Packed bags ready for travel

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When you’re deep into the semester and exams, your future travel and vacations are likely not high priority. But the summer is not so far away, and looking forward to it can feel good now, as well as helping to set you up for a change of scene later. Most students want to travel, according to a recent Student Health 101 survey. And you’re pretty clear that the benefits of travel (including study abroad programs) go deep. ”I hope to gain more of an understanding of people and culture [by travelling],” says CU Boulder senior Hannah. “Travel encourages me to appreciate the unknown while recognizing the familiar,” says Joe Foley, a second-year undergraduate at American University in Washington DC, who in 2014 became the youngest-ever National Geographic Traveler of the Year.

What’s blocking your exit route? Not surprisingly, by far the biggest barrier to travel is cost. “I think cost would be my biggest barrier,” says CU Boulder senior Nicole. In our survey, 93 percent of students who responded said lack of funds was a barrier; only 4 percent said they were uncomfortable with the prospect of unfamiliar places.

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What you love about travel

“I gained a lot of independence from traveling and learned how to kind of roll with resistance, things will go wrong sometimes and that’s all part of the experience.”
—Hannah, fourth-year undergraduate at the University of Colorado Boulder

“How resourceful can you be when you’re out of money and 4,000 miles away from home? Do you panic? Do you run to the consulate? Do you go native? You learn that you can wash your undies in a hotel bathroom in Rome without embarrassment. You realize that street food really is the most delicious cuisine you’ll ever stuff in your face. Travel will grind you down to your truest self. Whether that is good or bad really is up to the person. In addition, foreign candy is legit way better. So the downside is you’ll never be happy with a Snickers™ again.”
—Lori T., third-year graduate student, San Diego State University, California

Two friends traveling and taking a selfie“I love airports, planes, train stations, subways and underground metro systems, meeting new people, and dancing the night away.”
—Sarah A., third-year undergraduate, Saint Mary’s University, Minnesota

“Traveling is great because it can be as simple or as elaborate as you want. It can be a road trip to a different city or it can be a cruise or it can be a plane ride to a new country—there’s an option for many budgets and comfort zones!”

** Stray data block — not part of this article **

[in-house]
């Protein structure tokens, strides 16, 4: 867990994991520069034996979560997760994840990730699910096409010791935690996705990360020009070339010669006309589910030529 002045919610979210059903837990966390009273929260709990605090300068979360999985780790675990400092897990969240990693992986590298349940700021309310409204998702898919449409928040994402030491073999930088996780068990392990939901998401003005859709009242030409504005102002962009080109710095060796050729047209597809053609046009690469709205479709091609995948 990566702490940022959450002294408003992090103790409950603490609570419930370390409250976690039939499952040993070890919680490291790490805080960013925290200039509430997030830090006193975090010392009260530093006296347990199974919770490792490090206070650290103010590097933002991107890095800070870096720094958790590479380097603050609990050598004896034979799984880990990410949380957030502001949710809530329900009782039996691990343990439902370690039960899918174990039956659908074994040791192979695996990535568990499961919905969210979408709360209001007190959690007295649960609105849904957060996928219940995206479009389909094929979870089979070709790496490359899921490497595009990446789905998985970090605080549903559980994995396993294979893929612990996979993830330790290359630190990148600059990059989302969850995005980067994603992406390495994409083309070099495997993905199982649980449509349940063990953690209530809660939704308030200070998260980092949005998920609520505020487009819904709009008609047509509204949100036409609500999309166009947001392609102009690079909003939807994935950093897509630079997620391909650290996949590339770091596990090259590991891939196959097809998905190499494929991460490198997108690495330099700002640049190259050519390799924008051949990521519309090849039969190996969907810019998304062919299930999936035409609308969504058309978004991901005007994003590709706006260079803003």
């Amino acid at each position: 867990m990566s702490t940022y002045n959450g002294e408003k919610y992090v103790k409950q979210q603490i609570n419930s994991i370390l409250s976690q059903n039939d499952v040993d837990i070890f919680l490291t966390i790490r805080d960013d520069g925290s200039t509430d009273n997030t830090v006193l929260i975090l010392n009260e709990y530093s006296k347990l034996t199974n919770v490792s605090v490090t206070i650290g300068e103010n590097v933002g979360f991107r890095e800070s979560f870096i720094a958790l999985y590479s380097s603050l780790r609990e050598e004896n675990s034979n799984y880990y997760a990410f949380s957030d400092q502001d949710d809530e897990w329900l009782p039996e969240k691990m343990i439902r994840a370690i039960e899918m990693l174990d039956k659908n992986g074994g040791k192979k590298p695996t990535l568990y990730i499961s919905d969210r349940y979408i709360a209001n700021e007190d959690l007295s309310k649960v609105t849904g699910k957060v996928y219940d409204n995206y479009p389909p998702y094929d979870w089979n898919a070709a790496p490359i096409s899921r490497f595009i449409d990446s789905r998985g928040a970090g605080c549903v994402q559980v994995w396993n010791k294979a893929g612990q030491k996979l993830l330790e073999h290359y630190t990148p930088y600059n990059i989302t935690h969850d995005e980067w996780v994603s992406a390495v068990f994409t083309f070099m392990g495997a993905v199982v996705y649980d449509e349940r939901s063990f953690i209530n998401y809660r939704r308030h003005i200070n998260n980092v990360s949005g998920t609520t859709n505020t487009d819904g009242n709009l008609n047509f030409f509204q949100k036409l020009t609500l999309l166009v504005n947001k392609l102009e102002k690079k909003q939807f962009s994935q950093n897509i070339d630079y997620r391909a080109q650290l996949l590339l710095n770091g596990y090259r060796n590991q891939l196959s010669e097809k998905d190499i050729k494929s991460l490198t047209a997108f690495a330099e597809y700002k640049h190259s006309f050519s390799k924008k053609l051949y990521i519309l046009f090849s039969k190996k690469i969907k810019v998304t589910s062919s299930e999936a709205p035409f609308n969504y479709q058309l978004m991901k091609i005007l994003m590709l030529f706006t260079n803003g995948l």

—Taylor R., fourth-year undergraduate, Hobart and William Smith Colleges, New York

“Travel experiences are built by the little things. The smiles, the first bite of a foreign country’s food, the hostel chitchat. Although the globalized world of Facebook, the golden arches, and American TV shows exist in every major city, the local cultures remain vibrant. The world today is as fascinating as it’s always been, and in most places it’s safer than ever to be a tourist. Travel gives us the thrill of adventure and somewhere new while reminding us of our shared humanity across cultures and encouraging us to push our horizons.”
—Joe Foley, second-year undergraduate, American University, Washington DC; National Geographic Traveler of the Year 2014

“It’s cool to immerse yourself in other cultures and environments around the world or in your own hometown. Just make sure to learn a bit of history, culture, customs, and experience non-touristy activities in addition to the well-known attractions.”
—Amy N., fourth-year undergraduate, Western Washington University

“You learn more through experience than books or articles.”
—Sarah M., third-year undergraduate, Millersville University, Pennsylvania

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Stuff you might not think of

Before you go

“Plan ahead, know what you are going to do once you land at the airport.  Figure out where you are staying and how you plan on getting there,” suggests CU Boulder junior Nicole.

Check which currencies are performing badly against the dollar—your money buys more in those places.

Apply early for a passport.

If you need vaccinations, make an appointment with the Travel Clinic at Wardenburg.

Check your health plan for international coverage.

Let your bank and credit card company know your travel plans so your account isn’t flagged for fraud and possibly blocked.

When you go

Search online for free stuff to do in any tourist-friendly city (e.g., “Montreal free”).

Electronic guidebooks and maps (not books) reduce the schlep factor. Use Google Maps offline by typing “OK maps” in the search bar; the current area will be saved.

Check the comments on Foursquare for passwords of free Wi-Fi in local shops and cafés.

Keep your electronics charged. If you’re going international, bring a converter outlet plug.

Your top 5 travel experiences so far: 1. Beach vacations 2. Outdoor adventures (e.g., kayaking and hiking) 3. Backpacking trips (US) 4. Study abroad 5. Organized guided toursYour top 5 destinations: 1. Europe 2. Hawaii 3. Japan 4. Canada 5. California

Source: Student Health 101 survey, January 2017

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Your barriers to travel

“Not having others to go with… travelling alone can be a scary feat.”